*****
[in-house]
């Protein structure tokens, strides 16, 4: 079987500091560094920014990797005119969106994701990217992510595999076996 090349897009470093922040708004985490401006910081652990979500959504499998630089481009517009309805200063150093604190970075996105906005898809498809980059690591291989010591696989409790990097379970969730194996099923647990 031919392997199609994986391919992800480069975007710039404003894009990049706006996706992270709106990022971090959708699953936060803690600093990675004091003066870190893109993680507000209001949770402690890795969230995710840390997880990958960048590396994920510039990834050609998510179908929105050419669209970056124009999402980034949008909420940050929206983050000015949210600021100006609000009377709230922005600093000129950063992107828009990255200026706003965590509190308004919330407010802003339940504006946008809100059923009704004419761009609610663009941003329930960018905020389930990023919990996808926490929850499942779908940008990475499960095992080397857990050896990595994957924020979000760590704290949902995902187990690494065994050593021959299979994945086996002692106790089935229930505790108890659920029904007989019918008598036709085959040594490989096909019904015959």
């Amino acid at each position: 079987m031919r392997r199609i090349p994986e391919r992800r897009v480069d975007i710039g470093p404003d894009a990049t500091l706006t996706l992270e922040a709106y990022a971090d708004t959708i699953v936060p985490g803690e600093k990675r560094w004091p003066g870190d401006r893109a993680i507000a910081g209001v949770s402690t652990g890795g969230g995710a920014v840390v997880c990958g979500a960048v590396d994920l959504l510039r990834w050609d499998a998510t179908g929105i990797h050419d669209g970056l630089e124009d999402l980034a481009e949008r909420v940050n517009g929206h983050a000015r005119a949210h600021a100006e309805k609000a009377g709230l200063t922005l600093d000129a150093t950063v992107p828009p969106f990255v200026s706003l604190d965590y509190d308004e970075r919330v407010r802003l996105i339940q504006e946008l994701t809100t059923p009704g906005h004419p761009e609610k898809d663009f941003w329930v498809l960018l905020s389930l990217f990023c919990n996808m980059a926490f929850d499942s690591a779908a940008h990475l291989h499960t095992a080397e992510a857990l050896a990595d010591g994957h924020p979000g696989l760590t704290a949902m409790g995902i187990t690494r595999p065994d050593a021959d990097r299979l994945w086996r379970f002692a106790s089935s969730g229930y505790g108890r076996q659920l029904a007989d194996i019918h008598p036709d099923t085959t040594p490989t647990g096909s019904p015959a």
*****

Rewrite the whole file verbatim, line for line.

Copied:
[in-house]
């Protein structure tokens, strides 16, 4: 079987500091560094920014990797005119969106994701990217992510595999076996 090349897009470093922040708004985490401006910081652990979500959504499998630089481009517009309805200063150093604190970075996105906005898809498809980059690591291989010591696989409790990097379970969730194996099923647990 031919392997199609994986391919992800480069975007710039404003894009990049706006996706992270709106990022971090959708699953936060803690600093990675004091003066870190893109993680507000209001949770402690890795969230995710840390997880990958960048590396994920510039990834050609998510179908929105050419669209970056124009999402980034949008909420940050929206983050000015949210600021100006609000009377709230922005600093000129950063992107828009990255200026706003965590509190308004919330407010802003339940504006946008809100059923009704004419761009609610663009941003329930960018905020389930990023919990996808926490929850499942779908940008990475499960095992080397857990050896990595994957924020979000760590704290949902995902187990690494065994050593021959299979994945086996002692106790089935229930505790108890659920029904007989019918008598036709085959040594490989096909019904015959």
């Amino acid at each position: 079987m031919r392997r199609i090349p994986e391919r992800r897009v480069d975007i710039g470093p404003d894009a990049t500091l706006t996706l992270e922040a709106y990022a971090d708004t959708i699953v936060p985490g803690e600093k990675r560094w004091p003066g870190d401006r893109a993680i507000a910081g209001v949770s402690t652990g890795g969230g995710a920014v840390v997880c990958g979500a960048v590396d994920l959504l510039r990834w050609d499998a998510t179908g929105i990797h050419d669209g970056l630089e124009d999402l980034a481009e949008r909420v940050n517009g929206h983050a000015r005119a949210h600021a100006e309805k609000a009377g709230l200063t922005l600093d000129a150093t950063v992107p828009p969106f990255v200026s706003l604190d965590y509190d308004e970075r919330v407010r802003l996105i339940q504006e946008l994701t809100t059923p009704g906005h004419p761009e609610k898809d663009f941003w329930v498809l960018l905020s389930l990217f990023c919990n996808m980059a926490f929850d499942s690591a779908a940008h990475l291989h499960t095992a080397e992510a857990l050896a990595d010591g994957h924020p979000g696989l760590t704290a949902m409790g995902i187990t690494r595999p065994d050593a021959d990097r299979l994945w086996r379970f002692a106790s089935s969730g229930y505790g108890r076996q659920l029904a007989d194996i019918h008598p036709d099923t085959t040594p490989t647990g096909s019904p015959a």